- AARs should be carried out immediately, while the team is still available and memories are fresh. It is recommended that AARs be incorporated at key points during a project, activity, event or task in the early planning stage, although they are often completed at the end.
- AARs can be conducted almost anywhere, and will vary in length. For example, a 15-minute AAR can be conducted after a one-day workshop, or a much longer meeting could be held to reflect on the strategy development process throughout a large organisation.
Example: Joint AAR by CARE and WVI, with OXFAM GB and CRS, April 2005
This workshop was a consolidation of a number of country-level learning activities following the crisis caused by the tsunami of 26 December 2004. The AAR focused mainly on the four most affected countries: Indonesia, India, Sri Lanka and Thailand, with additional participation by staff from CARE Somalia. The primary purpose was to explore ways in which participant organisations could jointly improve their performance and quality of work by reflecting back on their activities and actions. It presented an opportunity for participants from various organisations to discover for themselves what happened and why, and how to build on strengths and improve on areas of weakness, as well as exploring ways in which they might collaborate more effectively together.
During the workshop, participants discussed best practices and lessons learned in country groups and then discussed these across three themes: accountability, capacity and coordination. Of the best practices discussed over the two days, five were selected as having been most crucial to improving response time and effectiveness:
- Having existing capacity to respond;
- Making linkages at community level with local structures and community leaders;
- Having consistent leadership in the development of strategic plans;
- The existence of a longer-term planning and fundraising strategy; and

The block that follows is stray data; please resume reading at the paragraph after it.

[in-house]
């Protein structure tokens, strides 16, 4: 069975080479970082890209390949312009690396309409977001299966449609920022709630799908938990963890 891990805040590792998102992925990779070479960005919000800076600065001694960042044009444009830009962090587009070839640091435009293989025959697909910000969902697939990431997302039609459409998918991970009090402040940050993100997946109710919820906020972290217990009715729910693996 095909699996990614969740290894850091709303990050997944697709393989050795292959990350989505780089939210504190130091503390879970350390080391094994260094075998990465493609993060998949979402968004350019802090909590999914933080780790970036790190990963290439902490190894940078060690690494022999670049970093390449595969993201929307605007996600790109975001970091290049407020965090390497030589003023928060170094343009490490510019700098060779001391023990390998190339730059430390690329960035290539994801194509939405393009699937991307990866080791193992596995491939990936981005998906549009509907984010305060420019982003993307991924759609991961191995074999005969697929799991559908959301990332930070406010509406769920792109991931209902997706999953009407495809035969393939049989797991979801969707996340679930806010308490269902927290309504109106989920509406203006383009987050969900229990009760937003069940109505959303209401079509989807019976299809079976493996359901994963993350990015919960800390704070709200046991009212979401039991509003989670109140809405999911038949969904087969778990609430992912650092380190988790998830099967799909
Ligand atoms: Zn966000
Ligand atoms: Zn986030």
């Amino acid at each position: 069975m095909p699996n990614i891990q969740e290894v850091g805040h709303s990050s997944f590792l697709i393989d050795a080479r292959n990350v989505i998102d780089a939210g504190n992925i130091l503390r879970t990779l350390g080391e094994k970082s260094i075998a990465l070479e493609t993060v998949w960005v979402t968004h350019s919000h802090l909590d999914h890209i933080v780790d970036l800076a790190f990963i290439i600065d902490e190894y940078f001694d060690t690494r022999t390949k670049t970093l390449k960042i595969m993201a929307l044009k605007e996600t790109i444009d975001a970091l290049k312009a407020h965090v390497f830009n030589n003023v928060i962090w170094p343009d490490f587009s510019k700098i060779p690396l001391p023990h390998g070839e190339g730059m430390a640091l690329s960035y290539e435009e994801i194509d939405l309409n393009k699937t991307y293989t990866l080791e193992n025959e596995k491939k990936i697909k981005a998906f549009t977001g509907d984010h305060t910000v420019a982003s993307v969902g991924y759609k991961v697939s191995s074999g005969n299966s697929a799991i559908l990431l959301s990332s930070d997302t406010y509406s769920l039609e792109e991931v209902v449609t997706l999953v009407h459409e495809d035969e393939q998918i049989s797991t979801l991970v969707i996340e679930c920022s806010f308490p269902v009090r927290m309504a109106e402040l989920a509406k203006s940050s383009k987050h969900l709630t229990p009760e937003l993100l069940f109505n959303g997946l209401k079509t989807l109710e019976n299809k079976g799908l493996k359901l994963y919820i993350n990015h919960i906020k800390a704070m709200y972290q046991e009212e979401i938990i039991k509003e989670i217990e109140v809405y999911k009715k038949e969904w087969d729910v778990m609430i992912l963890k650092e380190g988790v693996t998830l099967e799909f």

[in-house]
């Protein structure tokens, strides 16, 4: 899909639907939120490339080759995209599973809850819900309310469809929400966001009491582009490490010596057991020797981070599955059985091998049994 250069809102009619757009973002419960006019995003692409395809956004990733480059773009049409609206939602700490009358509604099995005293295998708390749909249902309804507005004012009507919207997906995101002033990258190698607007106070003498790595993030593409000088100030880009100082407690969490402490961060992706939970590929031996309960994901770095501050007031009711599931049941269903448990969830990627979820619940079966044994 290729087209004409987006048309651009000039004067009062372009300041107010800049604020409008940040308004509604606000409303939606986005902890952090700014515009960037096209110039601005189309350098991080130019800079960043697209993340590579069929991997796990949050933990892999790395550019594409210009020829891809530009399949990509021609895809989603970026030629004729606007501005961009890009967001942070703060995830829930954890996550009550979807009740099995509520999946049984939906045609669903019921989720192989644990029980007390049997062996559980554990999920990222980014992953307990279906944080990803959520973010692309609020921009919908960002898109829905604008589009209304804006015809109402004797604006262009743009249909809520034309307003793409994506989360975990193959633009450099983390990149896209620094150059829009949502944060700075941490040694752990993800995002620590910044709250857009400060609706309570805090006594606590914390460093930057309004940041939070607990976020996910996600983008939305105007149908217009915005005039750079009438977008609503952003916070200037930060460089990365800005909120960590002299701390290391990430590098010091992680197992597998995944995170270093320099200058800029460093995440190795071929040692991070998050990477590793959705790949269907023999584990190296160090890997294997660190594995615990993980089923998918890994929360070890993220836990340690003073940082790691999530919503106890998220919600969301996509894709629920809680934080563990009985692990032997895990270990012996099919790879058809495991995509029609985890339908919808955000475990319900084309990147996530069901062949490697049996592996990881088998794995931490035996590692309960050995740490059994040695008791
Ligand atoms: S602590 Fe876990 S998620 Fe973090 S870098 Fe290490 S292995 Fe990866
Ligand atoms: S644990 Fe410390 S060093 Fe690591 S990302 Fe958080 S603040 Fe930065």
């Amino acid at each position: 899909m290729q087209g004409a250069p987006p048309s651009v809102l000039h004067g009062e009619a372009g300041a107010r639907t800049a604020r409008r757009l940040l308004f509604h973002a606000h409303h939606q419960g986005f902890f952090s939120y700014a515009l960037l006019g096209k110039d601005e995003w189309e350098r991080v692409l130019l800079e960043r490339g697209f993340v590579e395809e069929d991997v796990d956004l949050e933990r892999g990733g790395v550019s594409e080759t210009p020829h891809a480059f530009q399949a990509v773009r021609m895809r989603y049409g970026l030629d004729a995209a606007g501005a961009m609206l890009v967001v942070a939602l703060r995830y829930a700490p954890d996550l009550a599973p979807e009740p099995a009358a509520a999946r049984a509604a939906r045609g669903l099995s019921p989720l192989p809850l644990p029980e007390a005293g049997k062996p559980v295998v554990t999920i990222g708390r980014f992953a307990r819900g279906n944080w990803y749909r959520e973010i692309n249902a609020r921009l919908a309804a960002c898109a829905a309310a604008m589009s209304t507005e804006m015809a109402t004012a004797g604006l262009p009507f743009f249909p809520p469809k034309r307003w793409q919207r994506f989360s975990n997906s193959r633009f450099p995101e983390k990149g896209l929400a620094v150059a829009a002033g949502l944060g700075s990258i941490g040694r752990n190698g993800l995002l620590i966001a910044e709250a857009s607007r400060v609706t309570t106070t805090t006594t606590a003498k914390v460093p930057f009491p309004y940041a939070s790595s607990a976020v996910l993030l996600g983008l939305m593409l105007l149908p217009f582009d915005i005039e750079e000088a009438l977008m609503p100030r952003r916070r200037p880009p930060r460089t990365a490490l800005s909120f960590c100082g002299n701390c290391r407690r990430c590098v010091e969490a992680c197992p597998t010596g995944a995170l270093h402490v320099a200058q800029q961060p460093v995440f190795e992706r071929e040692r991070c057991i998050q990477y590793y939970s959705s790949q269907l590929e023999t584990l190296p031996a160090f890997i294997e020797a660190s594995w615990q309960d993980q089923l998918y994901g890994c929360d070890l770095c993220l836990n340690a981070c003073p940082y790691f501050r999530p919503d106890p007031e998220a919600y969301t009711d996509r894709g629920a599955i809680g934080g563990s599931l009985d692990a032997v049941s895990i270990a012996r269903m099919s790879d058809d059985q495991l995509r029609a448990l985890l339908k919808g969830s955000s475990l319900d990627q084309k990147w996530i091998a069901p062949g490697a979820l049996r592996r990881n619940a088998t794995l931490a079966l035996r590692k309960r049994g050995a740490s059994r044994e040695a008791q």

- The use of humanitarian standards such as Sphere.
The top lessons learned from an interagency perspective included:
- The need for early social/economic analysis which would aid programming and programme monitoring, for joint rapid assessments;
- A central role for community consultation and participation; and
- The importance of preparedness planning, notably the need to build local capacity for emergency response.
Time was then spent action planning on how to work collaboratively on the first three of the lessons learned. Participants returned to their countries with plans for how to take forward the lessons from the workshop collaboratively.
Reflecting on the workshop, participants said that as the starting point for a longer process of collaboration, it had been very useful. Participants generally felt that it had helped in reinforcing closer working relationships between NGOs; many suggested that the process should be opened up to wider representation, not only from different organisations, but also from outside. It was also anticipated that the outputs of the workshop would be a valuable input into the planned multi-agency evaluation and other emerging projects and working groups.
This tool first appeared in the ODI Toolkit, Tools for Knowledge and Learning: A Guide for Development and Humanitarian Organisations.